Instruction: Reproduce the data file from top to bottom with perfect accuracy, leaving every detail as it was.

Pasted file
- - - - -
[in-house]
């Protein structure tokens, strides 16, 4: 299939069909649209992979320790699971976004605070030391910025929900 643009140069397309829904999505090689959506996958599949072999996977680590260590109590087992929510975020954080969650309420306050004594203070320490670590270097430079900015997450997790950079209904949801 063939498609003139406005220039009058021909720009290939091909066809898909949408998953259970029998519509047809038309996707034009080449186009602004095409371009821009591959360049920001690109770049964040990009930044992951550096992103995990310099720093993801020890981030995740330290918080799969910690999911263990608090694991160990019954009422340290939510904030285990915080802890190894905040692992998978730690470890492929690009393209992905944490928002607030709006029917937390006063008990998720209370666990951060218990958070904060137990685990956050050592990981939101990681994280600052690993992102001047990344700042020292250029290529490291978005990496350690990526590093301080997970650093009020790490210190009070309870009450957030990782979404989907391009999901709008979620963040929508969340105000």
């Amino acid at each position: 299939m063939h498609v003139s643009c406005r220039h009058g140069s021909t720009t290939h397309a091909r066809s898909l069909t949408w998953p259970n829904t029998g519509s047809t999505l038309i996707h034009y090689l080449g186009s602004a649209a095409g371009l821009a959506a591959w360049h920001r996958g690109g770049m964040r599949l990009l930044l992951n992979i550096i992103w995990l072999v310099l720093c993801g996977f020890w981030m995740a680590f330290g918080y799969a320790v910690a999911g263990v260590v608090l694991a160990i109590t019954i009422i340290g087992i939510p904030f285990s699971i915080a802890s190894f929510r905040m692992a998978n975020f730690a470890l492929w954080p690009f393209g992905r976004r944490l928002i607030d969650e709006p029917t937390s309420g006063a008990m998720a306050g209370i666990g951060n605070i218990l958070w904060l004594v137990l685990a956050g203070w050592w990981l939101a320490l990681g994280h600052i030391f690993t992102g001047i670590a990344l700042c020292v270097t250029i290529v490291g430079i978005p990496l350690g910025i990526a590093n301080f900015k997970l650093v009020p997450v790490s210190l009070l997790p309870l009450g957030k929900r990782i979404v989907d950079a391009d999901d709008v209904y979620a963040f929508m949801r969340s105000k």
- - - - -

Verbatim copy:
[in-house]
């Protein structure tokens, strides 16, 4: 299939069909649209992979320790699971976004605070030391910025929900 643009140069397309829904999505090689959506996958599949072999996977680590260590109590087992929510975020954080969650309420306050004594203070320490670590270097430079900015997450997790950079209904949801 063939498609003139406005220039009058021909720009290939091909066809898909949408998953259970029998519509047809038309996707034009080449186009602004095409371009821009591959360049920001690109770049964040990009930044992951550096992103995990310099720093993801020890981030995740330290918080799969910690999911263990608090694991160990019954009422340290939510904030285990915080802890190894905040692992998978730690470890492929690009393209992905944490928002607030709006029917937390006063008990998720209370666990951060218990958070904060137990685990956050050592990981939101990681994280600052690993992102001047990344700042020292250029290529490291978005990496350690990526590093301080997970650093009020790490210190009070309870009450957030990782979404989907391009999901709008979620963040929508969340105000």
């Amino acid at each position: 299939m063939h498609v003139s643009c406005r220039h009058g140069s021909t720009t290939h397309a091909r066809s898909l069909t949408w998953p259970n829904t029998g519509s047809t999505l038309i996707h034009y090689l080449g186009s602004a649209a095409g371009l821009a959506a591959w360049h920001r996958g690109g770049m964040r599949l990009l930044l992951n992979i550096i992103w995990l072999v310099l720093c993801g996977f020890w981030m995740a680590f330290g918080y799969a320790v910690a999911g263990v260590v608090l694991a160990i109590t019954i009422i340290g087992i939510p904030f285990s699971i915080a802890s190894f929510r905040m692992a998978n975020f730690a470890l492929w954080p690009f393209g992905r976004r944490l928002i607030d969650e709006p029917t937390s309420g006063a008990m998720a306050g209370i666990g951060n605070i218990l958070w904060l004594v137990l685990a956050g203070w050592w990981l939101a320490l990681g994280h600052i030391f690993t992102g001047i670590a990344l700042c020292v270097t250029i290529v490291g430079i978005p990496l350690g910025i990526a590093n301080f900015k997970l650093v009020p997450v790490s210190l009070l997790p309870l009450g957030k929900r990782i979404v989907d950079a391009d999901d709008v209904y979620a963040f929508m949801r969340s105000k």